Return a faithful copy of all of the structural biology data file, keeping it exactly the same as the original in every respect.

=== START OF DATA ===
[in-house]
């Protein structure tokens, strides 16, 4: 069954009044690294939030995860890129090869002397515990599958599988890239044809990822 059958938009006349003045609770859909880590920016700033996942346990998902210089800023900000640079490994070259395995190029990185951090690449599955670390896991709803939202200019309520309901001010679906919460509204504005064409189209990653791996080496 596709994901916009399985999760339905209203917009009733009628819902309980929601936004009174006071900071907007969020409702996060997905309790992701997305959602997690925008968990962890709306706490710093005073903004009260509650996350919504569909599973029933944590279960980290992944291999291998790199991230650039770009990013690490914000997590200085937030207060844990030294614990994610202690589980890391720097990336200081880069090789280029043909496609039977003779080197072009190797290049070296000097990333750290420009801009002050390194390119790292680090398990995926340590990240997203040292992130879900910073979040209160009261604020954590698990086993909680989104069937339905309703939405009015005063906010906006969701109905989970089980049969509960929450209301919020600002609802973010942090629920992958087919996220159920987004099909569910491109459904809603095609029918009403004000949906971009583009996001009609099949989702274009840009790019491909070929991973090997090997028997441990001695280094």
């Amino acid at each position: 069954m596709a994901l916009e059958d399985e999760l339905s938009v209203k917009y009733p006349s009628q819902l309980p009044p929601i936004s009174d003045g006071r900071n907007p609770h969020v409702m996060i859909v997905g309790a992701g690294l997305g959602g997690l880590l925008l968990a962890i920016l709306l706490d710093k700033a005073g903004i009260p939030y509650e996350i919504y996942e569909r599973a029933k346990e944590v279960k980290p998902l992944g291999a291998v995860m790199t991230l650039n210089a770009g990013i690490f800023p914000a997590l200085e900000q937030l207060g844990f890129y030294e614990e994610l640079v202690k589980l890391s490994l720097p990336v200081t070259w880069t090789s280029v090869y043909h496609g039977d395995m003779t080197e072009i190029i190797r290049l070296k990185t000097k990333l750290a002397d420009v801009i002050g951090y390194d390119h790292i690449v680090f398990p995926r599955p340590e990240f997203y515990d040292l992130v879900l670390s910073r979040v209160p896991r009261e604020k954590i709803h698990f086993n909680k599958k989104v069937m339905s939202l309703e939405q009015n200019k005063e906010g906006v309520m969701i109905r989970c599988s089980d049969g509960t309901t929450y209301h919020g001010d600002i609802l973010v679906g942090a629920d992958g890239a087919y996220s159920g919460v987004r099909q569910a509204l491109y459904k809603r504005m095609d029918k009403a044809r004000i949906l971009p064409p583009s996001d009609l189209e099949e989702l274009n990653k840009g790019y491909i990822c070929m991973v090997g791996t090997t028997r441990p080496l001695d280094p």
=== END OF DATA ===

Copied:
[in-house]
């Protein structure tokens, strides 16, 4: 069954009044690294939030995860890129090869002397515990599958599988890239044809990822 059958938009006349003045609770859909880590920016700033996942346990998902210089800023900000640079490994070259395995190029990185951090690449599955670390896991709803939202200019309520309901001010679906919460509204504005064409189209990653791996080496 596709994901916009399985999760339905209203917009009733009628819902309980929601936004009174006071900071907007969020409702996060997905309790992701997305959602997690925008968990962890709306706490710093005073903004009260509650996350919504569909599973029933944590279960980290992944291999291998790199991230650039770009990013690490914000997590200085937030207060844990030294614990994610202690589980890391720097990336200081880069090789280029043909496609039977003779080197072009190797290049070296000097990333750290420009801009002050390194390119790292680090398990995926340590990240997203040292992130879900910073979040209160009261604020954590698990086993909680989104069937339905309703939405009015005063906010906006969701109905989970089980049969509960929450209301919020600002609802973010942090629920992958087919996220159920987004099909569910491109459904809603095609029918009403004000949906971009583009996001009609099949989702274009840009790019491909070929991973090997090997028997441990001695280094």
């Amino acid at each position: 069954m596709a994901l916009e059958d399985e999760l339905s938009v209203k917009y009733p006349s009628q819902l309980p009044p929601i936004s009174d003045g006071r900071n907007p609770h969020v409702m996060i859909v997905g309790a992701g690294l997305g959602g997690l880590l925008l968990a962890i920016l709306l706490d710093k700033a005073g903004i009260p939030y509650e996350i919504y996942e569909r599973a029933k346990e944590v279960k980290p998902l992944g291999a291998v995860m790199t991230l650039n210089a770009g990013i690490f800023p914000a997590l200085e900000q937030l207060g844990f890129y030294e614990e994610l640079v202690k589980l890391s490994l720097p990336v200081t070259w880069t090789s280029v090869y043909h496609g039977d395995m003779t080197e072009i190029i190797r290049l070296k990185t000097k990333l750290a002397d420009v801009i002050g951090y390194d390119h790292i690449v680090f398990p995926r599955p340590e990240f997203y515990d040292l992130v879900l670390s910073r979040v209160p896991r009261e604020k954590i709803h698990f086993n909680k599958k989104v069937m339905s939202l309703e939405q009015n200019k005063e906010g906006v309520m969701i109905r989970c599988s089980d049969g509960t309901t929450y209301h919020g001010d600002i609802l973010v679906g942090a629920d992958g890239a087919y996220s159920g919460v987004r099909q569910a509204l491109y459904k809603r504005m095609d029918k009403a044809r004000i949906l971009p064409p583009s996001d009609l189209e099949e989702l274009n990653k840009g790019y491909i990822c070929m991973v090997g791996t090997t028997r441990p080496l001695d280094p």